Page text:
The year 2038 Problem

I usually never care about post dates, but the time event tonight is too symmetrical to miss:

        01:02:03 04/05/06
(This is assuming the American format where the month number is listed before the day number: hh:mm:ss mm/dd/yy.)

Remember back six years ago, when "millenium babies" were all the rage? People were trying to time it such that their babies would be born right at the turn of the millenium (and please don't post comments about millenium starting 1/1/2001, not 1/1/2000).

We didn't schedule our kids by desired birthdates, but my middle son ended up with an interesting birthdate anyway: 101000. Okay, I admit that the date is interesting in a very nerdy sense...

Time events like 1:2:3 4/5/6 are significant only in that they have a nice ring to them. Just like the switch from 1999 to 2000: three digits in the current year changed. In an absolute sense the event has no significance: it's only a round number relative to the point we designated as time 0. And let's not forget the historical fudging with the dates... take a look at the source code for the GregorianCalendar class in java.util for example and look for October 1582... Or just cheat.

Many unix systems use a millisecond counter to represent time. The designated begin time, zero on this counter, is January 1, 1970. Unfortunately, when older systems that still use 32 bit integers to hold this counter reach the magical moment when the bits all roll over, there's the potential for Bad StuffTM to happen. Which brings me back to another millenium craze: y2k. It was a giant flop - or a resounding success, depending on your perspective.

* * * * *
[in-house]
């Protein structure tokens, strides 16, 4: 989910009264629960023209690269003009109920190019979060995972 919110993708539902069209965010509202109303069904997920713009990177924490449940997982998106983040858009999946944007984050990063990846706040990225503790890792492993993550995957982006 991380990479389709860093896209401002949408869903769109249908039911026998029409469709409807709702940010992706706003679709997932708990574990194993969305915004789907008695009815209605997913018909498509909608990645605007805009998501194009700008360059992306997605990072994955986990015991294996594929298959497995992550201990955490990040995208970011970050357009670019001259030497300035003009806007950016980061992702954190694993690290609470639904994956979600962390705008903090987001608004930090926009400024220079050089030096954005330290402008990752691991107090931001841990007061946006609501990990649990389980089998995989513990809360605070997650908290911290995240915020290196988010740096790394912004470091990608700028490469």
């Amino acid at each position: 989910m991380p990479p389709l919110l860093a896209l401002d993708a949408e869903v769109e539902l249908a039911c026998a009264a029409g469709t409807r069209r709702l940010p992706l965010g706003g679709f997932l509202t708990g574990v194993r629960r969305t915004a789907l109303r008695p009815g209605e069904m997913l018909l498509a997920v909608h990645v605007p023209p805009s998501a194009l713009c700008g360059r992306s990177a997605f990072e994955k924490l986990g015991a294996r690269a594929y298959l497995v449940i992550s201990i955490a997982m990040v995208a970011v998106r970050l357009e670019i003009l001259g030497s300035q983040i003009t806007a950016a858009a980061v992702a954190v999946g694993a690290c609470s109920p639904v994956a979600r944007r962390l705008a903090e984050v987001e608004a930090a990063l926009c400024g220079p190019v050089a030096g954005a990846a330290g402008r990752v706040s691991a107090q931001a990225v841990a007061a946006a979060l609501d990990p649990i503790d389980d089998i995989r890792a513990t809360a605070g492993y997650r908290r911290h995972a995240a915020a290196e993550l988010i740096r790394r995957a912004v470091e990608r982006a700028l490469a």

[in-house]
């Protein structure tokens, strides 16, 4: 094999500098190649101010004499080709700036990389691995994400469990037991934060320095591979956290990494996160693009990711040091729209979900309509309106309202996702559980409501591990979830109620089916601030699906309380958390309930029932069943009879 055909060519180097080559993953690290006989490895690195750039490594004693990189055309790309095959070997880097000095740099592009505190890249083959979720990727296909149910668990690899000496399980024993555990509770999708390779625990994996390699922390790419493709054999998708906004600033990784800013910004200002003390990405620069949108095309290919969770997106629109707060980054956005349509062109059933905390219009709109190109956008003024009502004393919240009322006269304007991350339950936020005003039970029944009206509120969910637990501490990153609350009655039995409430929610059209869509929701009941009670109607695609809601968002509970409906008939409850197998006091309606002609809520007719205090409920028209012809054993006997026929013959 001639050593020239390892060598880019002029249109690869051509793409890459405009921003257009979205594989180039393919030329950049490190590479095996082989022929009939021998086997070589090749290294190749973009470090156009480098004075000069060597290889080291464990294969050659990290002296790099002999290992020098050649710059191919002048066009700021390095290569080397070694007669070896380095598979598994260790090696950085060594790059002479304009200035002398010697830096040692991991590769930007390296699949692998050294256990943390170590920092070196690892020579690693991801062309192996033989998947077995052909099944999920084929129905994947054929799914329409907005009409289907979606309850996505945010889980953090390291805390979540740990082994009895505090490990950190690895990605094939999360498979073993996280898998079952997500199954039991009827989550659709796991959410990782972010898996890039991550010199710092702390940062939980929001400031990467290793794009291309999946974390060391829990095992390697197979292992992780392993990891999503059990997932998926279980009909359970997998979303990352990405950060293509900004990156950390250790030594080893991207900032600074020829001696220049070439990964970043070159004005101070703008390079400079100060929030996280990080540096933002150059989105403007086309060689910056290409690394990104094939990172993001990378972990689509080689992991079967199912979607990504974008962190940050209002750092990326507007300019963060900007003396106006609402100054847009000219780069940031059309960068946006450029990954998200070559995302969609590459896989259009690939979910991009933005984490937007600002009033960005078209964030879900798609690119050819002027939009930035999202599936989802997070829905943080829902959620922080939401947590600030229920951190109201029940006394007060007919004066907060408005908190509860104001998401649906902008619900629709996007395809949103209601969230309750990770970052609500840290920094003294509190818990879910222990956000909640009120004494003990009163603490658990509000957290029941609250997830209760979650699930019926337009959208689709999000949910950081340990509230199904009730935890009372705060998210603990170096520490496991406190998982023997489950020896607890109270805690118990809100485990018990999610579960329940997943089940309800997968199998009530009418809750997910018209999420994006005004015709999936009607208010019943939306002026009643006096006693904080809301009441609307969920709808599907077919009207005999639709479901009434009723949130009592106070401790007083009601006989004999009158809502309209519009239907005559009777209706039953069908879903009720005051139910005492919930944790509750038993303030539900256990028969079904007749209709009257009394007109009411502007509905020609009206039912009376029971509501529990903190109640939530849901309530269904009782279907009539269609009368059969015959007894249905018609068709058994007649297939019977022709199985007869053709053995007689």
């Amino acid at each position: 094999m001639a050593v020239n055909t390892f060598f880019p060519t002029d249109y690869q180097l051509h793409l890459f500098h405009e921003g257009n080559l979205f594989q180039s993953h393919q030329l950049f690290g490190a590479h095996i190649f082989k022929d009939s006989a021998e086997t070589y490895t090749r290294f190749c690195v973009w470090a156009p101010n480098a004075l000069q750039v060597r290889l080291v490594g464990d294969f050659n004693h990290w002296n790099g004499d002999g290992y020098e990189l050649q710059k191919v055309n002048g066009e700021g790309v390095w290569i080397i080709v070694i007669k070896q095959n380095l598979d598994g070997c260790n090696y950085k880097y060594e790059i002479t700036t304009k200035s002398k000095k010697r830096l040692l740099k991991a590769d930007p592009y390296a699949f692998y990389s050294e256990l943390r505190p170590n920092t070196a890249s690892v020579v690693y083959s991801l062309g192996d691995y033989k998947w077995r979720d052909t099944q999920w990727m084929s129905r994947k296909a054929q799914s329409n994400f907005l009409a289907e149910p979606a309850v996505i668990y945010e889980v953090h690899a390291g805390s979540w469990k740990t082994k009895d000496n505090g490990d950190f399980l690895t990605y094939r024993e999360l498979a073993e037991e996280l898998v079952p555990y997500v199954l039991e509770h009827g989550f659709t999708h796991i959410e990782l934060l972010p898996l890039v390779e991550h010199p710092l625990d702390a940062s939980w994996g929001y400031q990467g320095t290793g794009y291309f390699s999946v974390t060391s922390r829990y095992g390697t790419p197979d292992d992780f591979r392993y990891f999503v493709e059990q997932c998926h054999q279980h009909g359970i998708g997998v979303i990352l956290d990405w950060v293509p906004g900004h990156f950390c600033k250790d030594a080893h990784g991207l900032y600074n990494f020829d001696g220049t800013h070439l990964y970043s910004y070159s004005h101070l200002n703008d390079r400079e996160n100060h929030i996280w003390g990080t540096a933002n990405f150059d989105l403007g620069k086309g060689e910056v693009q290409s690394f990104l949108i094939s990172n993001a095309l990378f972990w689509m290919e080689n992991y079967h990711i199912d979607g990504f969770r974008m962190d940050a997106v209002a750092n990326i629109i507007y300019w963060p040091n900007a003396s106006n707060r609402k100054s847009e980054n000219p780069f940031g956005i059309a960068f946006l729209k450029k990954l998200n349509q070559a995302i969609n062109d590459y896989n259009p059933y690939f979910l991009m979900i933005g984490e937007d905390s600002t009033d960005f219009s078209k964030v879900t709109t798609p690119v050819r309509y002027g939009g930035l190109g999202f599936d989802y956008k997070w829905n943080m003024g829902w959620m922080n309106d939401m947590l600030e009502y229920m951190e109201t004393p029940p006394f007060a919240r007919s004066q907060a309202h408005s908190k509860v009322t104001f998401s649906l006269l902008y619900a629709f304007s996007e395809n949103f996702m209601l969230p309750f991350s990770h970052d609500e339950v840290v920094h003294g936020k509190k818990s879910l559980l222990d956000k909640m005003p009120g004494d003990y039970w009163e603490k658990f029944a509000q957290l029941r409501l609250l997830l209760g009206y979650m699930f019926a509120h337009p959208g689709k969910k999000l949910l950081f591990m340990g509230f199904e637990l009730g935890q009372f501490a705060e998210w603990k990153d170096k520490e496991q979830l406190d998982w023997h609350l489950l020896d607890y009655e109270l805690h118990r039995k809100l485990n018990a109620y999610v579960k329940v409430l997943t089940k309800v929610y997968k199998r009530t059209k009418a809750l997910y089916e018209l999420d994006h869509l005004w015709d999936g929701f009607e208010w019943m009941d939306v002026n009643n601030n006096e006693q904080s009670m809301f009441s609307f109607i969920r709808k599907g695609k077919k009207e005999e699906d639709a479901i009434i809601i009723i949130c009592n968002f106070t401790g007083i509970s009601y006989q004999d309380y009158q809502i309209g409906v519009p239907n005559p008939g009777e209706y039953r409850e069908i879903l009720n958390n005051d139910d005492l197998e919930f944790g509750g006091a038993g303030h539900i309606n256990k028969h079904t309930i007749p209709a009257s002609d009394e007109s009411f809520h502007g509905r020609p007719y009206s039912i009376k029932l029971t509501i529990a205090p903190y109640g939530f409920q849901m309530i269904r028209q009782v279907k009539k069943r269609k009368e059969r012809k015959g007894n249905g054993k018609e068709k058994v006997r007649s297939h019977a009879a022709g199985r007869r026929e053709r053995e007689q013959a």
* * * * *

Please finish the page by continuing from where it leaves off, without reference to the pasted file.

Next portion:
When we reach the millisecond timer limit in January of 2038, however, we've got a whole new set of challenges to look forward to: the y2.038k problem. And perhaps, lots of IT spending and OS upgrades. (64-bit Solaris uses 64 bits for time_t and has no year 2038 problem.) Here's more on the year 2038 problem.

And of course, year 2038 will bring a chance for truly nerdy parents to have a child with a birthdate of 0, when expressed in unix milliseconds, truncated to 32 bits. Take that, millenium babies!

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Tor Norbye

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